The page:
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23-05-2024 | Michiel Minnaert

Hard'n Gravel Challenge: a sportive disguised as a race

The Hard'n Gravel Challenge: I don't know where to start. With only 50 participants, there was no need to be early at the start to secure a spot in the front row. From reading the description on the website, I knew this was going to be an adventure, more of a sportive event rather than a race. The organizers decided not to mark the route (just like the gran fondo), so each participant had to rely on their GPS. It was hard to consider this a race, but I was determined to make the best of it.

From the start, we went straight uphill, and a small group quickly formed. After about twenty kilometers, I pulled ahead on some uphill sections. It was nice, but now I really had to rely on my GPS. Navigating the Ardennes forests was challenging. A few kilometers further, I found myself in front of a gate at a stone mine; the route was 20 meters down a path. No one was behind me, and no one was in front of me. Were there people ahead? It was a mystery. Nevertheless, I continued riding and enjoying the beautiful Miavoye region. The trails were smooth and rideable, at least for now...


After 60 kilometers (with a brief transit through France) and a little over halfway through, I thought, "What a beautiful day. No one in front, no one behind. Beautiful weather, stunning scenery, excellent hills, and well-maintained trails." It felt more like a fun pathfinder gravel ride than a race, but who cares? Then came the second half. Still beautiful, but not suitable for gravel riding. The route included heavy rocks, steep climbs and descents, and deep puddles of mud. I frequently lost my way due to the difficulty of reading the GPS. Sometimes I had to choose a different route because the mud was impassable. Occasionally, I had to climb over a wire. Time seemed to move very slowly.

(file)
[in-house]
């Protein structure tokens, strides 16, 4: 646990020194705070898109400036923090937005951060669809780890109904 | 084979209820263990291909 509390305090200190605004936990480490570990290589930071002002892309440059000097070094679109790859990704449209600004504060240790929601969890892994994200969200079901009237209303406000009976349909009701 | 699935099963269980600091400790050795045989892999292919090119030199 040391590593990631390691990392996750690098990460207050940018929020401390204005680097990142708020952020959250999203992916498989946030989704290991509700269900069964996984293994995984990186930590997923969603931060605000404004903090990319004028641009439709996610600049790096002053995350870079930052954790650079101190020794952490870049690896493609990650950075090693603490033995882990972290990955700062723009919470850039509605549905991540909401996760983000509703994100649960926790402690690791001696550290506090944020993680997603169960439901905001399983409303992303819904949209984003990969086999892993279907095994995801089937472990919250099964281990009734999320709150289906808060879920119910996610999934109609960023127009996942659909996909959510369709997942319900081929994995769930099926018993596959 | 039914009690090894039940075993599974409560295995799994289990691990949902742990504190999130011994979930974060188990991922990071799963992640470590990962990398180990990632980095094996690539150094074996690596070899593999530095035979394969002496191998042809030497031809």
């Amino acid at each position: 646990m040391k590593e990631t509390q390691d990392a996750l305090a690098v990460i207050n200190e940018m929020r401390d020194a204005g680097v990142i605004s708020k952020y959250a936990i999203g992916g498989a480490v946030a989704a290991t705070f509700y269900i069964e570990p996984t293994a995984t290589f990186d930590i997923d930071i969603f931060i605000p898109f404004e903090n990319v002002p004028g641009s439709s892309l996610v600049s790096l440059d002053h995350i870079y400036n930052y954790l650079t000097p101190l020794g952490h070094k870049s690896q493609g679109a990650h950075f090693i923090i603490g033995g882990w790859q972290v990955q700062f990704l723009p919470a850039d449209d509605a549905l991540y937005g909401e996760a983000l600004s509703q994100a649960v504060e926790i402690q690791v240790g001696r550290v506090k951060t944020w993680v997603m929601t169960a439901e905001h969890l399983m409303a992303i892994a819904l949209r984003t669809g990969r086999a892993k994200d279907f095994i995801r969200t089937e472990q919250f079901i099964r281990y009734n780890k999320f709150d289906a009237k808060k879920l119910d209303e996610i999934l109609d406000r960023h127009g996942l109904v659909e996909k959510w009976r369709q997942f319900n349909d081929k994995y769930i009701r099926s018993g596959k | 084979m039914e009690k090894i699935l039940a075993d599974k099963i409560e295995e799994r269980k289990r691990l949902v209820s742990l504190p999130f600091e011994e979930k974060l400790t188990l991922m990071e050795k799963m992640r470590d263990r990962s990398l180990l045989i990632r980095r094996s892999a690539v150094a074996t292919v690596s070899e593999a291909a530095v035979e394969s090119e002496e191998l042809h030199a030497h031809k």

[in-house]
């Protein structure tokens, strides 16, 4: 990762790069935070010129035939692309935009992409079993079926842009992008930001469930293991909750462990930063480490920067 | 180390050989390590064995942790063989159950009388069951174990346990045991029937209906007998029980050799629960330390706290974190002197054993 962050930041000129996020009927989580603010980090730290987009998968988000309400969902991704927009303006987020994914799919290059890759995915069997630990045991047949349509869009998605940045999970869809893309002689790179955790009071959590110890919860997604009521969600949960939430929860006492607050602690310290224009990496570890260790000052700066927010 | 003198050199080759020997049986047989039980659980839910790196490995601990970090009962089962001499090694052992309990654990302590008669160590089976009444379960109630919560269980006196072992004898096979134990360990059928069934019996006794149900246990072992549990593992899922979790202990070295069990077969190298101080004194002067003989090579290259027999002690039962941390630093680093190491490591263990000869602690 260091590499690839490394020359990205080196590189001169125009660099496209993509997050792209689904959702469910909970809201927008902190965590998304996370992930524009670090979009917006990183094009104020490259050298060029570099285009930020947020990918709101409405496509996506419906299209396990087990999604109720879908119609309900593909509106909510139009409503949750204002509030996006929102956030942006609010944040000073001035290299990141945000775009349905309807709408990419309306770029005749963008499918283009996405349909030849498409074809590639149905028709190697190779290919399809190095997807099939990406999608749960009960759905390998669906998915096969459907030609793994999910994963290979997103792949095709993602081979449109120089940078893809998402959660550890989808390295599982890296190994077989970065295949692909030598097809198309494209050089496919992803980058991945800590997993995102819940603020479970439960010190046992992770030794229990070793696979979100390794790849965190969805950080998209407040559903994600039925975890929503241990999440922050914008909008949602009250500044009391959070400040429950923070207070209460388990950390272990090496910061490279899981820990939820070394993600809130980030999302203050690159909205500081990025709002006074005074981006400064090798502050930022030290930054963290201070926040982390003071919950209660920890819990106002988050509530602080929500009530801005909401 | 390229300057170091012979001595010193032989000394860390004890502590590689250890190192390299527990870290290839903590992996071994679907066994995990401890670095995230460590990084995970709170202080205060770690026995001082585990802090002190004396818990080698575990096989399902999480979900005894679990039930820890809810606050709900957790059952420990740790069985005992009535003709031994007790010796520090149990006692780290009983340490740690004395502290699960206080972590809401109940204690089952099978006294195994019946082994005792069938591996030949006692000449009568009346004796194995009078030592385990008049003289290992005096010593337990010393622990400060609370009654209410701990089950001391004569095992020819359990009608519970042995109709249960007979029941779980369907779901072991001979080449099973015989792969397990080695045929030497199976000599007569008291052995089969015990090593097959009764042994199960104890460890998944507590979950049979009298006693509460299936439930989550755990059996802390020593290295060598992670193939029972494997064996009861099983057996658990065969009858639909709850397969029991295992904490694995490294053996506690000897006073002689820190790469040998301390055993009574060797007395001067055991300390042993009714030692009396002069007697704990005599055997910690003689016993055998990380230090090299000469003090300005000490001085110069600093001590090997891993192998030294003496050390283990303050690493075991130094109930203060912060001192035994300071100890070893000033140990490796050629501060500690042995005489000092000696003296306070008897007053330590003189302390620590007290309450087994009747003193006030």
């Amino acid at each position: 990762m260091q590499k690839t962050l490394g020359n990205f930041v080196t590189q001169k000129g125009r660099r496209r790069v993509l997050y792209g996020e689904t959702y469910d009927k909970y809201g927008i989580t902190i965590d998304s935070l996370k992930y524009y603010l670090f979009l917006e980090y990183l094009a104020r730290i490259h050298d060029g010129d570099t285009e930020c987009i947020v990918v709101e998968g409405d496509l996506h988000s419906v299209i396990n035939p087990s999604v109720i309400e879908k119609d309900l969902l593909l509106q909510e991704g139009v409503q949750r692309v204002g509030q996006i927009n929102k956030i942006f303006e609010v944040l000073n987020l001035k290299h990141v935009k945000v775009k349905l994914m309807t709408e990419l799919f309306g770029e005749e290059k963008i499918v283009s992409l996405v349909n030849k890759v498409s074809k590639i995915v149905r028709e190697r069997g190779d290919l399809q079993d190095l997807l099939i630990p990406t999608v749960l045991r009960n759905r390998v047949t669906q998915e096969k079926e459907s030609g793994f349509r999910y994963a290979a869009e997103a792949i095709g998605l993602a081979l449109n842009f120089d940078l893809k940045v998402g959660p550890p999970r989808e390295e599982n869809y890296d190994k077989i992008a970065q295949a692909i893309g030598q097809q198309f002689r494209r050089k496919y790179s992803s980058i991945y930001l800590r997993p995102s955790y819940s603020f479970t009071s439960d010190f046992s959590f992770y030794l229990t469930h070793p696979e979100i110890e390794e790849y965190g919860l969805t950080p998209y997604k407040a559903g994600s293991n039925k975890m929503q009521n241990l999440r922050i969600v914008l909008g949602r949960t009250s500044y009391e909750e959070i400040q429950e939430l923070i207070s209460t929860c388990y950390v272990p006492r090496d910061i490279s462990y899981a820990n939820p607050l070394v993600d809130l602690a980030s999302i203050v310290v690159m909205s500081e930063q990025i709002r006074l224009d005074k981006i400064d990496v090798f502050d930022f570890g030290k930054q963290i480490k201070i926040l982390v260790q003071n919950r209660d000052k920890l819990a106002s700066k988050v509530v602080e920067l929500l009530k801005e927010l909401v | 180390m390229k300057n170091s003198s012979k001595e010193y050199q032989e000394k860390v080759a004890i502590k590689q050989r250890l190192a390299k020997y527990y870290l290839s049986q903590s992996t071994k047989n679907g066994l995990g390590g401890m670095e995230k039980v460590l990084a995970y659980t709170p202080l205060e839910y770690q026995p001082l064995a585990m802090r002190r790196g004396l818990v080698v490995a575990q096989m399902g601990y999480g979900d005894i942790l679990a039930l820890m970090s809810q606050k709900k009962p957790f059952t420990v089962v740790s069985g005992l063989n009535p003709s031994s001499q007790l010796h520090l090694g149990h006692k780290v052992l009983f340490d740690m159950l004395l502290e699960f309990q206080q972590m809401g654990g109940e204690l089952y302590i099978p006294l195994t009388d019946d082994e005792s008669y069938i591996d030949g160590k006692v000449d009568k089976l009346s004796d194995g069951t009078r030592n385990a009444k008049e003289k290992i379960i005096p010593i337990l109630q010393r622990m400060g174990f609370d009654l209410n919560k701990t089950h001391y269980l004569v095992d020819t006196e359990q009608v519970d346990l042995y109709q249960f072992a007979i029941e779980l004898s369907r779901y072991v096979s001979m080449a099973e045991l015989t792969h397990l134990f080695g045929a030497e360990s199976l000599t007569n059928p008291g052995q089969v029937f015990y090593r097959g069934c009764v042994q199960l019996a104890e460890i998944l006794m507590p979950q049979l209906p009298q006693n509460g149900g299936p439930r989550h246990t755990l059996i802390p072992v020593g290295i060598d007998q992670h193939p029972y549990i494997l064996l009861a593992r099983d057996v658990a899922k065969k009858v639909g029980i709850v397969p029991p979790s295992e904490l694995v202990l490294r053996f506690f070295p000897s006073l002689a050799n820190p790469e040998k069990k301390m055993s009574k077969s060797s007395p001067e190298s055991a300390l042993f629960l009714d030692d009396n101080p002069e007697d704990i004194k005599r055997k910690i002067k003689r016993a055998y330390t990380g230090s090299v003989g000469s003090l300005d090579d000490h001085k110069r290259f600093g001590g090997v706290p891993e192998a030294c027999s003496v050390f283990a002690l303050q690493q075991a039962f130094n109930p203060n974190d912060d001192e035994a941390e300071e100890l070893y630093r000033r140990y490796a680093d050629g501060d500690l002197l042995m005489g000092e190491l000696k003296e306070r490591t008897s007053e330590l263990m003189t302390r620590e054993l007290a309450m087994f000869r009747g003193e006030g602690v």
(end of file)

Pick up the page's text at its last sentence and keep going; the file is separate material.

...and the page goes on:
Cyclist riding through challenging gravel terrain in the Ardennes

Long live the bike bell

Highways, footpaths, the pedestrian bridge over the Lesse River, and crowds of kayakers made for plenty of adventure. I inched toward the finish line. Beforehand, I had wondered why I even had a bike bell, thinking, "You're going to ride a race!" But I was suddenly very grateful for it, given the hike. Dismounting was a hassle, especially since I was wearing road shoes, making it a challenge to climb slopes on foot.

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Dehydrated on the wrong side of the finish line

Facing a multitude of logistical challenges, I ran out of supplies, notably booze, yet the end seemed near after crossing the Lesse River. Dehydrated, the final ascent proved insurmountable by bike—a coarse rocky slope approaching a 20% gradient for nearly a kilometer. It's hard to imagine how any participants managed to cycle up. The finish line was tantalizingly close, but in the last stretch of forest, my navigation failed spectacularly. My GPS incessantly warned of errors as I followed a steep path on foot, making several incorrect turns before ending up on a main road. Trudging along, scrambling over fallen trees, I eventually spotted the finish line—albeit from the wrong side, having added an extra 4 km to my journey.

Start numbers laid out for a race

Despite the detour, I crossed the time mat and corrected my course to finish properly. I had led the race throughout, yet a forty-second delay at the finish relegated me to second place—a bitter pill to swallow knowing I was faster than the winner.

The event was adventurous but poorly suited for a competitive gravel race. The lack of directional signs and marshals, coupled with the need to navigate busy roads, bordered on irresponsibility. While the organization manages excellent sportives, framing this event as a race with official results required more thorough preparation. I hope this experience encourages the organizers to implement necessary improvements for a genuine race next year. Despite the issues, it was an enjoyable sportive event.

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